Bauhaus followed with the single "Spirit", produced by Hugh Jones and intended to break into the Top 30. However, "Spirit" only reached number 42. The band was displeased with the single and re-recorded it for their third album The Sky's Gone Out in 1982.[18] In the same year, Bauhaus scored their biggest hit with a cover of David Bowie's "Ziggy Stardust", which was recorded during a BBC session. The song reached number 15 on the British charts and earned the band an appearance on the television show Top of the Pops.[19] Thanks to the success of the single, the album also became the band's biggest hit, peaking at number 4.[20] That same year, Bauhaus made an appearance in the horror film The Hunger, where they performed "Bela Lugosi's Dead" during the opening credits. The final cut of the scene focused on Murphy; this, coupled with the singer's modelling work in a popular ad campaign for Maxell, caused resentment among the rest of the group.[21]

Prior to the recording of their fourth album, Burning from the Inside (1983), Peter Murphy was stricken with pneumonia, which prevented him from contributing much to the album. Daniel Ash and David J took the reins and became the driving forces behind the record, and even performed lead vocals on a few tracks.[22] The album's lead single, "She's in Parties", reached number 26 on the charts and earned Bauhaus their third and final Top of the Pops appearance.[23] Bauhaus then embarked on an international promotional tour for the album, with dates in Europe and the Far East.[24] David J recalled that the night before they were supposed to perform two shows at Hammersmith Palais in London the group decided to disband.

The band played their farewell show on 5 July 1983 at the Hammersmith Palais; dedicated fans had been warned by the band's crew not to miss the show without telling them it was the last. After a long encore consisting of some of their early songs, David J left the stage with the words "rest in peace".[24] Burning from the Inside was released a week later. The album received largely positive reviews and reached number 13 on the charts.[25] Bauhaus released the single "Sanity Assassin" in limited quantities as a farewell gift for those who joined the group's fanclub.[26]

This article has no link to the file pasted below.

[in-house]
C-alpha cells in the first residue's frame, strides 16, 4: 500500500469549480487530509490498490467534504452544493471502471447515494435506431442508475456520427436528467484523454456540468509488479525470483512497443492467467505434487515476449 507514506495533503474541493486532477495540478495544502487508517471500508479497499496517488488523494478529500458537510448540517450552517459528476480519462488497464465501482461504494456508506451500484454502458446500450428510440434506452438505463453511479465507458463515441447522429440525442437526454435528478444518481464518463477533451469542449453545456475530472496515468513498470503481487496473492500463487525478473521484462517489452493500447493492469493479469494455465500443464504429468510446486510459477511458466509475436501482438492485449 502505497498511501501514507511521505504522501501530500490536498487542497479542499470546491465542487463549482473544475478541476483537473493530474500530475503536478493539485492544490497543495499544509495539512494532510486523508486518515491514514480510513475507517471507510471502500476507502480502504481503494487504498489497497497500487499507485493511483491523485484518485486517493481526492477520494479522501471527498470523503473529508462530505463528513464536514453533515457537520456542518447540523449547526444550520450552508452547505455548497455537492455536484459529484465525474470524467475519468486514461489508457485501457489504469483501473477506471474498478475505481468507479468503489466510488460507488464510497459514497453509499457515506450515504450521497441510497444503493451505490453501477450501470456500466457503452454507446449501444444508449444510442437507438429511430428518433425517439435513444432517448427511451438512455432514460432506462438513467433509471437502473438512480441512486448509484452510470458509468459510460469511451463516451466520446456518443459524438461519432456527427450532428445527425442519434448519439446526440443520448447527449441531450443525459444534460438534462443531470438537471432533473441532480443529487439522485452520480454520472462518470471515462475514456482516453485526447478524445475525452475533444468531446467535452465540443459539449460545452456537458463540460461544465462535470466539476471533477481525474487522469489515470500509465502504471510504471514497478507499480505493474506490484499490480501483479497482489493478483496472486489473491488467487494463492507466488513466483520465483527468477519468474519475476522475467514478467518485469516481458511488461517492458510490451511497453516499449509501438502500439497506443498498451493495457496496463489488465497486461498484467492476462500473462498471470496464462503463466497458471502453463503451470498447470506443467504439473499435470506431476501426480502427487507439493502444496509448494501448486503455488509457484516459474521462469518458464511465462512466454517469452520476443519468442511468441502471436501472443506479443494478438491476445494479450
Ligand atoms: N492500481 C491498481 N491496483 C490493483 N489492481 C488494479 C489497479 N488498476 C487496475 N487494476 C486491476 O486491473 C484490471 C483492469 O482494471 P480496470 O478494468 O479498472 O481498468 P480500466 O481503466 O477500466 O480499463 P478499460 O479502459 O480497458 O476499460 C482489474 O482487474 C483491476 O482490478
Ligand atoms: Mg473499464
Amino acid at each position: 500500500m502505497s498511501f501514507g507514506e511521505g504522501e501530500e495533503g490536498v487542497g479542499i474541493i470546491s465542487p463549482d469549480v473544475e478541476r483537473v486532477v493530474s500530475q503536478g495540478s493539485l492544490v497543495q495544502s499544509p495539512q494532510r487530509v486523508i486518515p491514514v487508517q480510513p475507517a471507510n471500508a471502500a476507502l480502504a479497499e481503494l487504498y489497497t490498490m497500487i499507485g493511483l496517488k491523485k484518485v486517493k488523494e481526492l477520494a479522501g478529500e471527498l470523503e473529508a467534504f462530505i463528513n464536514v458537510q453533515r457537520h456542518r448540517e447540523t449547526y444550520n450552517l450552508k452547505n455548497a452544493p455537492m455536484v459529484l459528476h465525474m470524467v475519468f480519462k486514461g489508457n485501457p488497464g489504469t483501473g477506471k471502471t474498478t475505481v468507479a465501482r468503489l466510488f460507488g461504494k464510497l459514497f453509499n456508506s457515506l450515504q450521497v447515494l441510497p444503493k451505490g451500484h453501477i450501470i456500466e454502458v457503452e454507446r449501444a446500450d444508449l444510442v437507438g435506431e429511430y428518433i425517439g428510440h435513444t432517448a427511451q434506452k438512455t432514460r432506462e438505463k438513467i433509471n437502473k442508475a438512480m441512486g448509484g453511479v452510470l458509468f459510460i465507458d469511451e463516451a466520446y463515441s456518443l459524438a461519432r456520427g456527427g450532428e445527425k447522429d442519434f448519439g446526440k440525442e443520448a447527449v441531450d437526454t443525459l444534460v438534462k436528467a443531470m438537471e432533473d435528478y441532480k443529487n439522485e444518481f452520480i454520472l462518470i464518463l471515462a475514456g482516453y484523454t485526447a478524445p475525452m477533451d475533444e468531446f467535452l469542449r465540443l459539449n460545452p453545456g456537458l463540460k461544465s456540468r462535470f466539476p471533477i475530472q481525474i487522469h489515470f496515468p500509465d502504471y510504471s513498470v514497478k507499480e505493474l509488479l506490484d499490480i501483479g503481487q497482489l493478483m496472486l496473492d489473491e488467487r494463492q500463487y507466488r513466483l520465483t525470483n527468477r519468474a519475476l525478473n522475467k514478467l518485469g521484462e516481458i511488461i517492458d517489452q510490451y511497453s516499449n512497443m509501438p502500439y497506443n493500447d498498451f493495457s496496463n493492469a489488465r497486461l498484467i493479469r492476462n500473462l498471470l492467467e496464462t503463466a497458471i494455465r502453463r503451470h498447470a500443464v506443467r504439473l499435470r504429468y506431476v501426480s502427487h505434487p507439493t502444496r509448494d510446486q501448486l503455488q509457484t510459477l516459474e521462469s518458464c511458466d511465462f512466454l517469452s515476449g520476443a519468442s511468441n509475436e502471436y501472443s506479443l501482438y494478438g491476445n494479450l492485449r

Post-breakup[edit]

After Bauhaus disbanded, the members of the band did various solo work. Peter Murphy worked briefly with bassist Mick Karn of Japan in the band Dalis Car before going solo with such albums as 1988's Love Hysteria and 1989's Deep. Daniel Ash had already started Tones on Tail with Bauhaus roadie Glen Campling as a side-project in 1981; after Bauhaus broke up, Kevin Haskins joined the group, and the group released an album and several EPs before breaking up following a 1984 American tour.[27] During this time, David J released two solo albums and collaborated with other musicians, recording two albums with The Jazz Butcher, and also with comics writer/spoken-word artist Alan Moore in the short-lived band The Sinister Ducks.

During a discussion about the state of their projects at the time, Ash and David J began talking about reforming Bauhaus. All four band members arranged a rehearsal, but Murphy failed to show up the day it was scheduled. The other three band members rehearsed regardless, and were inspired by the chemistry they had as a trio. As a result, Ash and the Haskins brothers formed Love and Rockets in 1985.[28] Love and Rockets scored a US hit four years later with "So Alive". The band broke up after seven albums in 1999. Both Daniel Ash and David J released solo albums during the Love and Rockets years; Peter Murphy contributed backing vocals to David J's 1992 single "Candy on the Cross".

Reunions[edit]

Bauhaus reunited for the "Resurrection Tour" in 1998, which featured a new song, "The Dog's a Vapour", which was also included in the Heavy Metal 2000 film soundtrack. A live album was recorded during the tour, Gotham, which was released the following year and included a studio recording of Dead Can Dance-cover "Severance".

Daniel Ash in 2006

Bauhaus reunited again in 2005, playing that year's Coachella Festival, Indio, CA, USA—opening their set, Peter Murphy was lowered upside-down, to the stage, singing "Bela Lugosi's Dead". Following Peter Murphy's 2005 tour, Bauhaus embarked on a full tour beginning in North America and Mexico, in autumn 2005, and ending in Europe in February 2006. The band also mentioned that they hoped to record new music following the tour. In May, the band was the opening slot of Nine Inch Nails on the summer leg of their US tour.[29]